The Concept of Continuous Improvement
Continuous Improvement has been around for a lot longer than people realize. In fact, many businessmen were using what we consider "Continuous Improvement" today long before it was called Continuous Improvement.
"People can have the Model T in any color - so long as it's black."
Ford made production simple and visual. He converted Batch Production to Flow Production (sequenced processes) and implemented the concept of Standard Work, where employees worked the same way to achieve the same results - only then could you truly measure your efficiencies. This was truly revolutionary for its day. Ford spent his days as a true leader on the shop floor as opposed to hiding behind a desk hoping things would magically be perfect. Everyday Ford would ask his employees why certain items were not moving and why finished cars in the warehouse were not being shipped to customers. Through this, along with his employees, they developed strategies to keep everything moving along the entire process all the way to the customer depot. From this, Ford coined the following great term...
“If it’s not moving or not being shipped to the customer it’s not adding value.” Click to Tweet
Continuous Improvement Principles have evolved greatly from the days of Henry Ford. As we know it today, it derives from the Japanese car manufacturer Toyota – The Toyota Production System. The philosophy is simple - Ruthless elimination of the 8 Wastes. Sounds easy, yes? However, what is waste and how we do we eliminate it? Rest assured that those 2 questions come fully loaded!
Toyota have mastered these 2 questions!
Enter RESPECT for people!
Toyota’s approach is not to implement this as a ‘Tools & Technique’ exercise, but rather a mechanism for improving the culture of the company. They give their employees on the shop floor autonomy and accountability. What are the results? Innovate Problem-solving real-time, a culture on wanting to do things better, a culture of collaboration, a culture of continuous improvement and growth. The results of this speak from themselves - they are the largest car manufacturing company in the world!
We've seen Continuous Improvement being implemented across many sectors and many companies, and we've seen some great examples and some tough ones. Why are there tough ones? They have misunderstood the true value of Continuous Improvement and haven’t used it effectively.
Here are some examples of what Continuous Improvement should be and what Continuous Improvement should not be:
It is not a cost-cutting exercise.
It is a mechanism for providing exceptional value to your clients at the lowest possible cost which in turn leads your business to profitability and sustainable growth.
Continuous Improvement used solely as a cost-cutting exercise will lead to a company entering the cost cutting spiral - this in turn leads to the business shrinking.
It is not a mechanism to remove people from an operation.
It is a vehicle for increasing capacity within a business so that you can do more work with the same resources - not the same amount of work with less resources. It is a totally different strategy.
A lot of businesses generally don’t suffer from a lack of business (a lack of getting paid more like)! In a lot of cases, businesses actually turn down work. So, how would you like your business to be able to take on more work without having to take on any new resources? Spare resources should be redirected, retrained and developed so that they can add value in other aspects of the business.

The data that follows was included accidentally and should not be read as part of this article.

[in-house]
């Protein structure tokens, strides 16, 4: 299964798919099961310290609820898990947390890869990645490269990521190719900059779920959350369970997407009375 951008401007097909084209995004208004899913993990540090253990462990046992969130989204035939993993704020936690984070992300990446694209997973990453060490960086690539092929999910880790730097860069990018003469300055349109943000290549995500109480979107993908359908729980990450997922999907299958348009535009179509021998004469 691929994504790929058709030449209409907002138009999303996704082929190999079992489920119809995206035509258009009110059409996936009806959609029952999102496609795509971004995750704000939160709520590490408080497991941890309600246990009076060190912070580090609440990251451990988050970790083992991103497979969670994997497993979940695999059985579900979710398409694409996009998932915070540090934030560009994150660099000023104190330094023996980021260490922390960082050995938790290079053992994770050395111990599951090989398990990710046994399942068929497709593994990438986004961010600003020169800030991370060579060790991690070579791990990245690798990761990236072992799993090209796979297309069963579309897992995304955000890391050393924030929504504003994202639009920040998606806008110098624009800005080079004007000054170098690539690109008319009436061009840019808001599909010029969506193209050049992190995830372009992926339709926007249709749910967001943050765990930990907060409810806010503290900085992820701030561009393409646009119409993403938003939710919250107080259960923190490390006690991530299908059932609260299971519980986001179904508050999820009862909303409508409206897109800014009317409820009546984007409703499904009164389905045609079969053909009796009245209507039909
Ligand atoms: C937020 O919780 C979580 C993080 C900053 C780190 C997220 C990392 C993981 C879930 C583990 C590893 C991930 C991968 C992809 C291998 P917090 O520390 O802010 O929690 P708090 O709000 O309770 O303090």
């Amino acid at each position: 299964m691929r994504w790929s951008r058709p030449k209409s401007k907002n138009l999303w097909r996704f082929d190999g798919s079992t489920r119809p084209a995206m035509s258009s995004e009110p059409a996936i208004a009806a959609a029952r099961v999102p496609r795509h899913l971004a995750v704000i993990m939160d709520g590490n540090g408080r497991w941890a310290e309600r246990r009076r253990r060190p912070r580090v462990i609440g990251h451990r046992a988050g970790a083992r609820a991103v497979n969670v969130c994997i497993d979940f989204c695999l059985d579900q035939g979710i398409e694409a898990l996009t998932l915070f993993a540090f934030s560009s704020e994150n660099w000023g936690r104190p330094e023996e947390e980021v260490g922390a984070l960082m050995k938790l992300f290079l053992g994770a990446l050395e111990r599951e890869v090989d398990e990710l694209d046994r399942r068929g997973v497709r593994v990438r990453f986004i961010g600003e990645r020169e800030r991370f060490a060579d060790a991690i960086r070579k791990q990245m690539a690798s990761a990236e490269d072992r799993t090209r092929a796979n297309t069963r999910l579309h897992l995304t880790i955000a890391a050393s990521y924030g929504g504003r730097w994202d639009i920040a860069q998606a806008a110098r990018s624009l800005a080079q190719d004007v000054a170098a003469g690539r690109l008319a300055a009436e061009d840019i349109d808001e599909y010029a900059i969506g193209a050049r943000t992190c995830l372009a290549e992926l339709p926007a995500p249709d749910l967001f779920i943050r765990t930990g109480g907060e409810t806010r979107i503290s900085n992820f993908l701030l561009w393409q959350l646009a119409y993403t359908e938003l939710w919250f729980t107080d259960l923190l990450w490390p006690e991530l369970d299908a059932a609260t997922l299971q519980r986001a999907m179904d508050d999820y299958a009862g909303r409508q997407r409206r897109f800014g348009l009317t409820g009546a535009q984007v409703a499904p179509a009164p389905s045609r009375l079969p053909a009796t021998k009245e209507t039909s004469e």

It is not a set of tools which you tell people to use in a "like it or lump it" style approach.
It is a forum for opening up discussions with all of your employees and creating a sense of engagement and participation for all involved.
The people who know your processes like the back of their hands are the people on the front line: the operators, line leaders, the supervisors. Treat them with RESPECT, work with them, teach them, give them a voice and listen to them. When you engage these people and empower them, they begin to use both sides of their brain and that’s where your best process improvement ideas will come from. And guess what, if it’s their ideas, how transparent will the implementation process be? Picture that against a team of middle managers dictating what changes are going to be made next and how! It’s not a pretty sight!
temporary solution to a permanent problem.
It is a permanent mindset and should be embedded in all aspects of the business.
At the heart of Continuous Improvement is getting to the Root Cause of a problem and implementing what is called the "100 Year Fix" - that is, you should never see this problem again. Once you fix one problem, move onto the next. However, are you sure you are focusing on the right problems that are causing you the most headaches?
Yes, the 80 - 20 rule again! Conduct a Pareto Analysis on your problems so that you know you are targeting the biggest issues your business is having. THis ensures that you are maximizing your results and using your resources in the most effective manner.
So many businesses focus Continuous Improvement only in the manufacturing / operational process. Yes, you will make improvements. However, you will never realize the true potential it can offer. Waste is everywhere and in many cases more abundant in the support functions of the business.
It is not a process that has an end point.
It is a Continuous Improvement Process.
Therefore, there is no end point! Once you reach your initial goal, then you review and improve again. You are probably familiar with the process.
1. Understand the Current State - know where you are today
2. Create your Future State - decide where you want to be
3. Create a Plan to achieve - implement your Process Improvement initiatives
4. Achieve Future State - this is now your new Current State
5. Repeat Steps 1 -4
It is not a methodology that is just used for manufacturing companies.
It’s a philosophy that can be applied to any process in any company in any sector - the principles are always the same!